The second round of 2014 World Cup group-stage play wraps up on Sunday with three very intriguing fixtures.
So far, the tournament has been wildly entertaining. It's as if fans have been transported to a bygone era in which coaches are free of pressure and expectations and willing to take chances rather than play pragmatic, defensive football.
You keep expecting the other shoe to drop and for the World Cup to realize it's the World Cup, where players are paralyzed by fear and coaches are loathe to do anything that could be second-guessed.
Instead, each day has been just as enthralling as the last.
With a lot on the line for many of the teams in action on Sunday, Day 11 should be a continuation of the 2014 World Cup's open nature.
Day 11 Fixtures
|12 p.m. ET; 5 p.m. BST||H||Belgium||Russia||ABC (U.S.); BBC One (UK)|
|3 p.m. ET; 8 p.m. BST||H||South Korea||Algeria||ABC (U.S.); ITV 1 (UK)|
|6 p.m. ET; 11 p.m. BST||G||United States||Portugal||ESPN (U.S.); BBC One (UK)|
|2014 World Cup Group Tables|
|Bosnia and Herzegovina||2||0||0||2||-2||0|
Day 11 Preview
Although many American fans will be focusing on the clash with Portugal, the more intriguing fixture of Day 11 may be Belgium vs. Russia.
The Belgians came into this tournament with massive expectations but labored in their first match—a 2-1 win over Algeria. Although Marc Wilmots got his pre-match tactics wrong, give him credit for reacting and bringing on Marouane Fellaini and Dries Mertens, who both changed the game.
Fellaini in particular was a colossus, channeling his best Everton days:
Belgium were there for the taking, though, and they may run into trouble against Russia. Of course, Igor Akinfeev might make it a little easier for them:
The one thing you can always say about a Fabio Capello-coached side is that it will defend extremely well. Leave aside Akinfeev's howler and the back four of Dmitri Kombarov, Sergei Ignashevich, Vasili Berezutski and Andrey Yeshchenko were splendid against South Korea.
This match will be a great test to see how good this Belgium side really is. If they bounce back from their close win against Algeria with a thrashing of Russia, then the Belgians will look every bit the team many pegged them to be before the World Cup.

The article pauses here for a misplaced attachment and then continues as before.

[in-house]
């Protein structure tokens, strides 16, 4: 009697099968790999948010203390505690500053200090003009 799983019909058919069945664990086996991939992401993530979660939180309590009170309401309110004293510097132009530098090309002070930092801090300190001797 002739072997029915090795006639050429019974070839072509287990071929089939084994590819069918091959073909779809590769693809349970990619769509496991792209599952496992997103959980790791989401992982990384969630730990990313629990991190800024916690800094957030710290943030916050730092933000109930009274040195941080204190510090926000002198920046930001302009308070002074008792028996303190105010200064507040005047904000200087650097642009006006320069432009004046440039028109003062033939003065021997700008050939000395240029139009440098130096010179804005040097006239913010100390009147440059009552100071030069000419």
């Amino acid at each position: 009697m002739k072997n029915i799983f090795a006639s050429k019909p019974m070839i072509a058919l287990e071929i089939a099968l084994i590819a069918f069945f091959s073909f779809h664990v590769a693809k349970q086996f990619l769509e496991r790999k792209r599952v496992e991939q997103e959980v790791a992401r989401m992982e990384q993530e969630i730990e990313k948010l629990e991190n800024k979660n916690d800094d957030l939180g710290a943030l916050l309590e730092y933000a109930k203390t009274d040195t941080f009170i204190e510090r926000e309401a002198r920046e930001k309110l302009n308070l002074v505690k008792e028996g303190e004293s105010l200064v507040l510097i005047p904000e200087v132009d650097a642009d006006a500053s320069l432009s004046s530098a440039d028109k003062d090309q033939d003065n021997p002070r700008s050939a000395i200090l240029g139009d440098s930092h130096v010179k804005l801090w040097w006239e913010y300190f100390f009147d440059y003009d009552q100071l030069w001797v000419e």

On paper, Korea Republic vs. Algeria appears to be the least compelling of the three matches on Sunday, but this is one you shouldn't ignore.
The Fennec Foxes are a little more attack-minded than they were in 2010. Although they remain somewhat pragmatic, coach Vahid Halilhodzic isn't afraid to let the match open up and for his players to take a few chances.
The same goes for the Taeguk Warriors and coach Hong Myung-bo. Their specialty is the counter-attack, but once in motion, they can be a lot of fun to watch. Son Heung-min on the left and Lee Chung-yong have both pace and creativity out wide.
Scoring goals isn't always a problem for Algeria and South Korea, and since this will be the easiest match of the group stage for both teams, they should be looking to grab all three points rather than playing for the draw.
South Korea's double-pivot of Ki Sung-yueng and Han Kook-young could decide the match. They played very well against Russia and will be front and center once again. They offer protection for the back four and help to spark South Korea's impressive counter.
Of course, the match most will be focusing on is the United States vs. Portugal. This fixture became much more interesting after Ghana's draw against Germany.
The math is simple for the U.S. If the Americans beat Portugal, then they're through to the knockout stages, regardless of their result against Germany. Their destiny is firmly in their own hands.
Injuries are already playing a big role in this clash, though.
The United States will be without the services of Jozy Altidore, per SportsCenter:
The Seleccao, on the other hand, are missing Pepe through suspension and the combination of Fabio Coentrao and Hugo Almeida through injury, per Glenn Davis of Soccer Matters:
Then there's the question marks surrounding the health of Cristiano Ronaldo.
When Ronaldo's at his best, Portugal can be one of the best sides in the world. Without him, or at least with a hobbled Ronaldo, they become a slow, plodding, predictable side. He's the straw that stirs the drink.
The United States have issues of their own in trying to figure out how to replace Altidore. Jurgen Klinsmann will likely opt for either Aron Johannsson or Chris Wondolowski to pair with Clint Dempsey, but neither offers the same kind of hold-up play that Altidore can.
Wondolowski is the closest like-for-like replacement to the Sunderland striker if Klinsmann follows that line of thinking. On the other hand, Johannsson is arguably more dynamic and suitable to a counter-attacking style if the United States bunker in against Portugal.
This fixture will be a nice way to finish off what will be another lively day of World Cup football.